1. Why use
noncontact infrared thermometers?
Noncontact infrared (IR) thermometers use
infrared technology to quickly and conveniently measure the surface
temperature of objects. They provide fast
temperature readings without physically touching the object. You simply aim,
pull the trigger and read the temperature on the LCD display.
Lightweight, compact, and easy-to-use, IR
thermometers can safely measure hot, hazardous, or hard-to-reach surfaces
without contaminating or damaging the object. Also, infrared thermometers
can provide several readings per second,
as compared to contact methods where each measurement can take several
2. How does IR
IR thermometers capture
the invisible infrared energy naturally emitted from all
radiation is part of the electromagnetic spectrum which
includes radio waves,
microwaves, visible light, ultraviolet, gamma, and X-rays.
3. About Emissivity
"invisible heat" of an object is transferred in three ways: Reflected,
Transmitted, and Emitted. Reflected energy is not particularly related to
the temperature of the target object, and transmitted heat is related to the
both the internal temperature of the target object and the temperature of
the "transmitted to" object.
The only type of energy
that can be used to tell that actual surface temperature of the object is
When IR thermometers are
used to measure surface temperature they can potentially sense all three
kinds of energy, therefore all thermometers have to be adjusted to read
Emitted energy only.
Measuring errors are often caused by IR energy being reflected by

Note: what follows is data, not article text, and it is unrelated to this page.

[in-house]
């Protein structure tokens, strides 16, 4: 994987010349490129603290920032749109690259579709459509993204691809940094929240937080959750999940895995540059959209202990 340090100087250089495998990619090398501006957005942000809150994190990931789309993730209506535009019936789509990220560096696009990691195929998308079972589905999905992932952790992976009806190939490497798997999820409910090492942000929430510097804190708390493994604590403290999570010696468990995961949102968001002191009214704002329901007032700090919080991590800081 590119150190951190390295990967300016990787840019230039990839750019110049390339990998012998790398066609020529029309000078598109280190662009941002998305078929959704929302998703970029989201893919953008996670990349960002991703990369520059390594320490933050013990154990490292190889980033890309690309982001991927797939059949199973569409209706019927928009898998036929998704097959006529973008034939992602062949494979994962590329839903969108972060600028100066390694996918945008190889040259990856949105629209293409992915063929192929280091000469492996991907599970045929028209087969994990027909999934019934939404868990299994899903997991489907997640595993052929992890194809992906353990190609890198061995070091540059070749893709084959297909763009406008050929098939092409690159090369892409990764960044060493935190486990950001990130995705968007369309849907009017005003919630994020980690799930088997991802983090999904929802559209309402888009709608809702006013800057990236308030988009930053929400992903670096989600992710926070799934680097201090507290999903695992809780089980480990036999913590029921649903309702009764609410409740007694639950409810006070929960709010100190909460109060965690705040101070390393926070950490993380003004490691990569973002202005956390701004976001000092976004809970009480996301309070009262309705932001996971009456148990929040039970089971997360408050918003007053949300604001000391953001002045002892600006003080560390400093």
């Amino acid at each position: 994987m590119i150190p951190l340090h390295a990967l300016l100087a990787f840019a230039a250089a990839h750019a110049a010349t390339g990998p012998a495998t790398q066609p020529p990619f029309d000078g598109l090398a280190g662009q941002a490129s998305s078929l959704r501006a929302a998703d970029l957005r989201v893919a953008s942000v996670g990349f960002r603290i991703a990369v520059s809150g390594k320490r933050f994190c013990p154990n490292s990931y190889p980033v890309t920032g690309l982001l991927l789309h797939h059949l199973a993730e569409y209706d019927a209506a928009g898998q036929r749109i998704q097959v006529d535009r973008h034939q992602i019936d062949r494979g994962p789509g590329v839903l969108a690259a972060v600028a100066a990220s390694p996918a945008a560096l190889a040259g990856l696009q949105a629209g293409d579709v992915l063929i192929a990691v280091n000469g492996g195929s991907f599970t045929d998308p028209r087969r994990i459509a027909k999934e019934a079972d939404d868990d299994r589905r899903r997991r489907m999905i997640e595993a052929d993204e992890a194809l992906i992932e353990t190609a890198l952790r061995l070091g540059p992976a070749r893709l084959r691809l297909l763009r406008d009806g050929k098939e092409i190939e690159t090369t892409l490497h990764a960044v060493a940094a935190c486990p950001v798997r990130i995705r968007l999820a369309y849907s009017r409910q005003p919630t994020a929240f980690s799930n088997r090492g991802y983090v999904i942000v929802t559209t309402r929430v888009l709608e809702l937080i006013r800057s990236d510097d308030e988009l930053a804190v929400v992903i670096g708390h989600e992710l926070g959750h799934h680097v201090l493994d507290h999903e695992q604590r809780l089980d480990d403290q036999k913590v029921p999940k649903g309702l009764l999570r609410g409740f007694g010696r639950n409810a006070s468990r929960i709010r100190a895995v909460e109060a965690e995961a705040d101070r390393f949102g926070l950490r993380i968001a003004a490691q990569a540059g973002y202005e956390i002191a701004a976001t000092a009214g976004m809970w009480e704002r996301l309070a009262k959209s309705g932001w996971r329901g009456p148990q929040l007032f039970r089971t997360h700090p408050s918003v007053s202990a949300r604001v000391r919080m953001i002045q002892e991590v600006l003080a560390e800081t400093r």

Some IR thermometers
allow you to change the Emissivity in the unit. The value of Emissivity
for various materials can be looked up in published Emissivity table.
Other units have a fixed,
pre-set Emissivity of 0.95, which is the Emissivity value for most organic
materials and painted or oxidized surfaces. If you are using a thermometer
with a fixed Emissivity to measure the surface temperature of a
shiny object you can
compensate by covering the surface to be measured with masking tape
or flat black paint. Allow time for the tape or paint to reach the
same temperature as the
material underneath. Measure the temperature of the taped or painted
surface. That is the true temperature.
When measuring shiny
surfaces, such as aluminum and stainless steel, the reflectivity of the
surface will skew the reading of an IR thermometer unless you accommodate
for it. Either coat surfaces such as griddles or cooking pans with a
non-stick cooking spray before you take your reading, or place a small piece
of masking tape on the metal surface and measure the taped area.
An IR thermometer can go
from kitchen to cold storage (above freezing) and still provide an accurate